File picture of the halal logo on a banner during a Jakim event. — Picture by Firdaus Latif
KUALA LUMPUR, June 12 — Despite the abolishment of the approved permit (AP) or import quota for some food items as recently announced by the government, any entry of halal food is still subject to Paragraph 5 (1) of the Trade Descriptions (Certification and Marking of Halal) Order 2011.
The Department of Islamic Development Malaysia (Jakim)’s Malaysia Halal Council Secretariat said that the paragraph stipulates that all imported food and goods marketed in Malaysia cannot be described as halal unless they comply with the requirements of paragraph 4 or are certified as halal by a foreign halal certification body recognised by Jakim.
“To ensure the halal status of imported food, Jakim has recognised 84 foreign halal certification bodies from 46 countries around the world.
“They are responsible for overseeing and controlling the implementation of the halal system in abattoirs approved to export meat to Malaysia and industries that export their products into the country,” the secretariat said in a statement to Bernama.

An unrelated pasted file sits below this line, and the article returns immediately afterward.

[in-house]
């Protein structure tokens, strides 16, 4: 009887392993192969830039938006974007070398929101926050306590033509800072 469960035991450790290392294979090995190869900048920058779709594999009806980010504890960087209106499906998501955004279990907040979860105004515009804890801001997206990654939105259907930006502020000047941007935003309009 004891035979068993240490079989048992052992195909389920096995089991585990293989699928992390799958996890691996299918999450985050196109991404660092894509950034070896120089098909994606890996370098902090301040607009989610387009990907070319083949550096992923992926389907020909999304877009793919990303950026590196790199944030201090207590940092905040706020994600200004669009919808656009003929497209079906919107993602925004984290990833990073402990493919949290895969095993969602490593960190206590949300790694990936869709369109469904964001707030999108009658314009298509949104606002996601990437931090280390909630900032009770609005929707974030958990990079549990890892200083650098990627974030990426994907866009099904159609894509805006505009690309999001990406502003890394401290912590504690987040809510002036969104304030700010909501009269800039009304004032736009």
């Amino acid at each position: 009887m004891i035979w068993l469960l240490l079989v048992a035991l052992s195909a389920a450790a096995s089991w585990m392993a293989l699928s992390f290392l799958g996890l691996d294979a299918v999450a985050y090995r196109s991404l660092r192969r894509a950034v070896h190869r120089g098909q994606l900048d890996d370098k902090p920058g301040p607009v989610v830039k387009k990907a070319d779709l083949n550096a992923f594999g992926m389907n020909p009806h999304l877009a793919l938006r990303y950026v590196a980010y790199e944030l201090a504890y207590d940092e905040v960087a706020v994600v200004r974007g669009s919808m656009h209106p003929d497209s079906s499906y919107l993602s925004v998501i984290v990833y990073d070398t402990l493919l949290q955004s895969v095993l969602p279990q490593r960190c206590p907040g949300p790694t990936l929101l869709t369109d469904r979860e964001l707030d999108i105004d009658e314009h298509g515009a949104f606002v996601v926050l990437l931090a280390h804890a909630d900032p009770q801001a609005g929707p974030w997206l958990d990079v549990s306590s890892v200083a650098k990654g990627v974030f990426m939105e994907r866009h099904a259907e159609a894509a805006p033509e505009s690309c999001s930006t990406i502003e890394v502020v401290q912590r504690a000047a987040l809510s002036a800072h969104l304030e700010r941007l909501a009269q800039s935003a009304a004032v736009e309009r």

On May 18, Prime Minister Datuk Seri Ismail Sabri Yaakob announced the government’s decision not to impose AP to import food products into the country with immediate effect to ensure adequate food supply in the country.
The secretariat said the international industries that exported their products to Malaysia also understood the country’s strict halal requirements and standards. They also realised that their ability to comply with Malaysian halal requirements and standards would serve as a benchmark that their products could be accepted as halal internationally.
It also said that the halal certification issuance is in accordance with the set standards and through strict screening and review at every level. — Bernama